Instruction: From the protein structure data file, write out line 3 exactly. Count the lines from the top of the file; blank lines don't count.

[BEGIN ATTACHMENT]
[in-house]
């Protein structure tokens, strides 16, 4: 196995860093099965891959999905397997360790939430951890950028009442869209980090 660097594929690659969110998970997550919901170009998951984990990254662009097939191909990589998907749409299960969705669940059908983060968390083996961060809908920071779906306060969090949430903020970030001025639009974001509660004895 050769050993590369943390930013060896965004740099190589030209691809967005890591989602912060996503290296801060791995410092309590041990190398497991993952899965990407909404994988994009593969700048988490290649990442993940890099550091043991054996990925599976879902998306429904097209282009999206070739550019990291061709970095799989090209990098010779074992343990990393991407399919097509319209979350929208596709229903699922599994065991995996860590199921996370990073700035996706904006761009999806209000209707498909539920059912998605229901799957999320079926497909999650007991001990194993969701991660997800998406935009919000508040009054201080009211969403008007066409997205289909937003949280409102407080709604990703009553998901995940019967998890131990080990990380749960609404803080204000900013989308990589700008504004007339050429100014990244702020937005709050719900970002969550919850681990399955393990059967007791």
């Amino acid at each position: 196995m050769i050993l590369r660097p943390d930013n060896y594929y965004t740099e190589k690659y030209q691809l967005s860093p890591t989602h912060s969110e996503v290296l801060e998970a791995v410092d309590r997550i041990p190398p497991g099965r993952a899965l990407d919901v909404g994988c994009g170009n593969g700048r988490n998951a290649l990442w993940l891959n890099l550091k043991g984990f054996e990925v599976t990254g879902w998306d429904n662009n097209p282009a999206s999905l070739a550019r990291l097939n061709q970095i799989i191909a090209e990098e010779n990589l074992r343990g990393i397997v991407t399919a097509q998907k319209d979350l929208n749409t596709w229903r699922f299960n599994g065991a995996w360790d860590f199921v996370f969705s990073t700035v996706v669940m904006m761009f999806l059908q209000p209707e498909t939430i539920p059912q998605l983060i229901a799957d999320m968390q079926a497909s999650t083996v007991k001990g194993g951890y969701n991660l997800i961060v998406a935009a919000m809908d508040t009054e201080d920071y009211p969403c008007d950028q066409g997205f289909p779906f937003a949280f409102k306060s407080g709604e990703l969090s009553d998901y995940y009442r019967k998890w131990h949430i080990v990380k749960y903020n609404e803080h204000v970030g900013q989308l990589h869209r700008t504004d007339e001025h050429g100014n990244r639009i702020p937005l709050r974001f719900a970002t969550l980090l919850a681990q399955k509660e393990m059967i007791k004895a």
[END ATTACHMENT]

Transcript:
């Amino acid at each position: 196995m050769i050993l590369r660097p943390d930013n060896y594929y965004t740099e190589k690659y030209q691809l967005s860093p890591t989602h912060s969110e996503v290296l801060e998970a791995v410092d309590r997550i041990p190398p497991g099965r993952a899965l990407d919901v909404g994988c994009g170009n593969g700048r988490n998951a290649l990442w993940l891959n890099l550091k043991g984990f054996e990925v599976t990254g879902w998306d429904n662009n097209p282009a999206s999905l070739a550019r990291l097939n061709q970095i799989i191909a090209e990098e010779n990589l074992r343990g990393i397997v991407t399919a097509q998907k319209d979350l929208n749409t596709w229903r699922f299960n599994g065991a995996w360790d860590f199921v996370f969705s990073t700035v996706v669940m904006m761009f999806l059908q209000p209707e498909t939430i539920p059912q998605l983060i229901a799957d999320m968390q079926a497909s999650t083996v007991k001990g194993g951890y969701n991660l997800i961060v998406a935009a919000m809908d508040t009054e201080d920071y009211p969403c008007d950028q066409g997205f289909p779906f937003a949280f409102k306060s407080g709604e990703l969090s009553d998901y995940y009442r019967k998890w131990h949430i080990v990380k749960y903020n609404e803080h204000v970030g900013q989308l990589h869209r700008t504004d007339e001025h050429g100014n990244r639009i702020p937005l709050r974001f719900a970002t969550l980090l919850a681990q399955k509660e393990m059967i007791k004895a």